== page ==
To see a summary of the information about our encrypted device we can execute the luksDump command as follows:

# cryptsetup luksDump /dev/sda3
LUKS header information for /dev/sda3

Version:        1
Cipher name:    serpent
Cipher mode:    cbc-essiv:sha256
Hash spec:      sha1
Payload offset: 2056
MK bits:        256
MK digest:      16 2d 07 4b a5 ec 9b 84 14 45 1c 1d ad a9 3a 43 dd 00 d6 65
MK salt:        aa 28 fc 71 e8 51 dc 12 40 bd 70 83 00 51 27 da
                ef 83 37 11 27 f4 80 5d 76 19 29 31 cc 8b 17 14
MK iterations:  47625
UUID:           bc883c93-ad97-4cb0-a6b2-07e0c5e918d5

Key Slot 0: ENABLED
        Iterations:             190775
        Salt:                   f6 cb b8 66 e4 ad bf c5 14 7c 20 7a 20 93 75 aa
                                74 51 3d e3 10 23 18 11 c4 fc f3 54 e7 07 38 e9
        Key material offset:    8
        AF stripes:             4000
Key Slot 1: DISABLED
Key Slot 2: DISABLED
Key Slot 3: DISABLED
Key Slot 4: DISABLED
Key Slot 5: DISABLED
Key Slot 6: DISABLED
Key Slot 7: DISABLED

We can see that there are 8 key slots that can be used with each LUKS encrypted device. Currently, only the key slot 0 is in use, because we only supplied a password. We can fill optional number of key slots and then use multiple techniques to decrypt the partition. We could also add a keyfile into key slot 1 and decrypt the partition with a keyfile stored on USB drive. If we forgot the USB key somewhere or if we lost it, we could still decrypt the partition with a password stored in key slot 0.

Opening LUKS Partition

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To access the device’s decrypted contents, mapping must be established using the kernel device-mapper. It’s useful to choose a meaningful name for this mapping. LUKS provides a UUID (Universally Unique Identifier) for each device. To find a LUKS device’s UUID, we can run the command below:

# cryptsetup luksUUID /dev/sda3

To open a LUKS partition which uses passwords, we need to run the following command:

# cryptsetup luksOpen /dev/sda3 <strong>system</strong>

To open a LUKS partition that uses a keyfile:

# cryptsetup --key-file rootkey luksOpen /dev/sda3<strong> system</strong>

To open a LUKS partition which uses a gpg protected keyfile:

# gpg --decrypt keyfile.gpg 2>/dev/null | cryptsetup luksOpen /dev/sda3 <strong>system</strong>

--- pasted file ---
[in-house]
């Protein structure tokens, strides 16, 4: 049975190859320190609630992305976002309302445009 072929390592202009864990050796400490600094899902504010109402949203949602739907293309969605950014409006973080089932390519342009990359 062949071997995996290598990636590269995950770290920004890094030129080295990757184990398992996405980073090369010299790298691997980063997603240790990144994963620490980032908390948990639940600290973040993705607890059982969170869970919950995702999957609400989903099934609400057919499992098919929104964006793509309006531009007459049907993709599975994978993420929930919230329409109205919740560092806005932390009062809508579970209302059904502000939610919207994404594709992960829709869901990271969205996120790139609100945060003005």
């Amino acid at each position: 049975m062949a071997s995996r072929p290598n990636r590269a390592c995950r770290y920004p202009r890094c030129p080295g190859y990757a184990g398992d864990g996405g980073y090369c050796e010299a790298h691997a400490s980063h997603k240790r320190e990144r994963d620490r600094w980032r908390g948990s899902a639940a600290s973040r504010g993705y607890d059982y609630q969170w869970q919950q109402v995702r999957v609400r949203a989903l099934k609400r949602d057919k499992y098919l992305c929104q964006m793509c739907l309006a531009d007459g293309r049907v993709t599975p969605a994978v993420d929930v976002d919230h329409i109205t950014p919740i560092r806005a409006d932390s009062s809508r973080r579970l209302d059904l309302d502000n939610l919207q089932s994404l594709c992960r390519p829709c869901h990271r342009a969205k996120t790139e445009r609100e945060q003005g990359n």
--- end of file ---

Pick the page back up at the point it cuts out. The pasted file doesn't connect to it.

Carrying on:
Upon completion the above command, there will be a mapping in /dev/mapper/system. From now on, every time we need to operate on our system partition /dev/sda3 we need to do so using /dev/mapper/system, which represents the decrypted block device.

To see some information about the mapped device, we can use:

# dmsetup info system
Name:              system
State:             ACTIVE
Read Ahead:        3072
Tables present:    LIVE
Open count:        0
Event number:      0
Major, minor:      253, 1
Number of targets: 1
UUID: CRYPT-LUKS1-bc883c93ad974cb0a6b207e0c5e918d5-system

Creating a FileSystem on a Mapped Device

We must use mapped device node /dev/mapper/system as any other block device. To create an ext3 filesystem on the mapped device, we can use the following command:

# mkfs.ext3 /dev/mapper/system

To mount the filesystem on /mnt mountpoint, we can run the command below:

# mount /dev/mapper/system /mnt


We’ve successfully encrypted the whole /dev/sda3 partition and created a mapping between /dev/sda3 and /dev/mapper/system. We also created an ext3 filesystem on the decrypted partition /dev/mapper/system and mounted it on the /mnt mountpoint. Now we can freely copy/move and delete files in the /mnt directory and when the partition is unmounted, all the contents of that partition are encrypted and safely stored. If we later want to mount the partition again, we must first open it with cryptsetup and provide a password for the system to be able to access the contents of the partition. This ensures that a password is needed whenever we try to access the partition’s contents.


[1]: Comparison of disk encryption software, Wikipedia, accessible at

[2]: DM-Crypt with LUKS, accessible at